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Comment Re:Yawn.... (Score 4, Informative) 143

Correct. The long version: The plaintiff in a patent case is usually the patent-holder, who is seeking damages for infringement. In those cases, the patent-holder-plaintiff already had the burden of proof. In this case, the (potentially infringing) plaintiff is seeking protection from patent infringement lawsuits by suing the patent holder, requiring the (patent holder) defendant to prove that the patents are valid and/or that the plaintiff infringes the patents. Normally (and the appeals court found), the plaintiff would have the burden of proof. According to the appellate ruling, the plaintiff (potential infringer, seeking protection) would have to prove that they were not infringing, or prove that the patents were invalid. The Supreme Court reaffirmed the lower court ruling: The patent holder, whether plaintiff or defendant, must prove that the other party (plaintiff or defendant) infringed the patents, and that the patents are valid.

Comment Re:a chemical explosion in a school bathroom is ok (Score 4, Informative) 1078

According to the incident report, "Mr. Durham advised Kiera told him she was conducting a science fair experiment... Wilmot advised she did not know what would happen when she mixed the ingredients. Wilmot advised she thought it would just cause some smoke." There were no injuries, no damage, not even clear intent. Where is the felony crime here? It's only in the mind of Assistant State Attorney Tammy Glotfelty.

Comment Turn a deaf ear to DRM demands (Score 3, Insightful) 394

Netflix is facing some hard choices. With Microsoft abandoning Silverlight on its own sites, the writing is on the wall. I say, let Netflix demand anything it pleases, and ignore all such demands. Eventually, Netflix will have to switch from Silverlight to something, and HTML5 is the obvious choice. If Netflix can't get DRM in the standard, they'll still have to find a way to keep streaming using existing standards.

Comment Google Glass records, too (Score 3, Interesting) 496

Google Glass doesn't just present information; it can record, too. And if you record every little thing you see, it's possible to review and discover small, but critically important events later. For example, one of my college instructors has a child with autism. Video from his child's second birthday party helped make the diagnosis, but more and earlier footage would have helped diagnose it sooner. If my instructor had been wearing and recording with Google Glass every time he saw or watched his child, he would have had a wealth of material for evaluation and diagnosis.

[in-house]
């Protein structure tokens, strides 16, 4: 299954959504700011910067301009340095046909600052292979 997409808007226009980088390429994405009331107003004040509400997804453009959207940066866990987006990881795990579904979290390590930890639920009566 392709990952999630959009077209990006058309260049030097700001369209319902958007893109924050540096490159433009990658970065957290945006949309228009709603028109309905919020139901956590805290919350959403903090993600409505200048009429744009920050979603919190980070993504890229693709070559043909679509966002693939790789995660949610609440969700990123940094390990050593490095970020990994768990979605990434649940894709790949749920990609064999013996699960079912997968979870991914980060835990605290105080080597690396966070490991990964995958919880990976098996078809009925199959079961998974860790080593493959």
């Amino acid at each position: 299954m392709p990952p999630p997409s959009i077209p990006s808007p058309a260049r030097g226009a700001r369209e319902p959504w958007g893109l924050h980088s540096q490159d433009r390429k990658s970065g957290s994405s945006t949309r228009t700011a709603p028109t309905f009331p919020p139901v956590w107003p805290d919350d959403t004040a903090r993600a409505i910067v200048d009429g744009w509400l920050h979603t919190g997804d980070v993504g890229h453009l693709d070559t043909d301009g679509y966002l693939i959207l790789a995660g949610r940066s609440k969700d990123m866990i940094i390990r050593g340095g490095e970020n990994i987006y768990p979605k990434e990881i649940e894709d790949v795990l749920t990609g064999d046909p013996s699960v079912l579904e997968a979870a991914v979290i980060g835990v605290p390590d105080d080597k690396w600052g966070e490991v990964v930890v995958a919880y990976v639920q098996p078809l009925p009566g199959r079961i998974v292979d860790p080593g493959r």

Comment Re:Your influence (Score 5, Interesting) 612

Apple is very complex. I like personal simplicity. I like to do what I'm good at, which is enjoying technology. I don't honestly feel I could do better than anyone reading this at a role in Apple. Jobs had the drive to run things and influence things. If there was something for sure where I'd be a great help to Apple, I'd be there in an instant, as Apple is #1 in my heart.

Comment Re:Best Practical Joke & How Much Tech (Score 4, Interesting) 612

There are too many answers to this. I have put a lot of time and energy and money into practical jokes. Different people would enjoy some more than others. I had some great ones with Jobs too. But I'll go back to one that I hadn't thought about for 45 years that came to me recently. As electronics club president in high school I would submit notices for the daily announcements, read at the start of each school day. I submitted a phony one, sure it would be caught, but it got through. Something like a meeting at 3:00 PM in room B25 - Stanford's head janitor will speak on higher custodial education. The students would laugh and the teachers would tell them it was serious.

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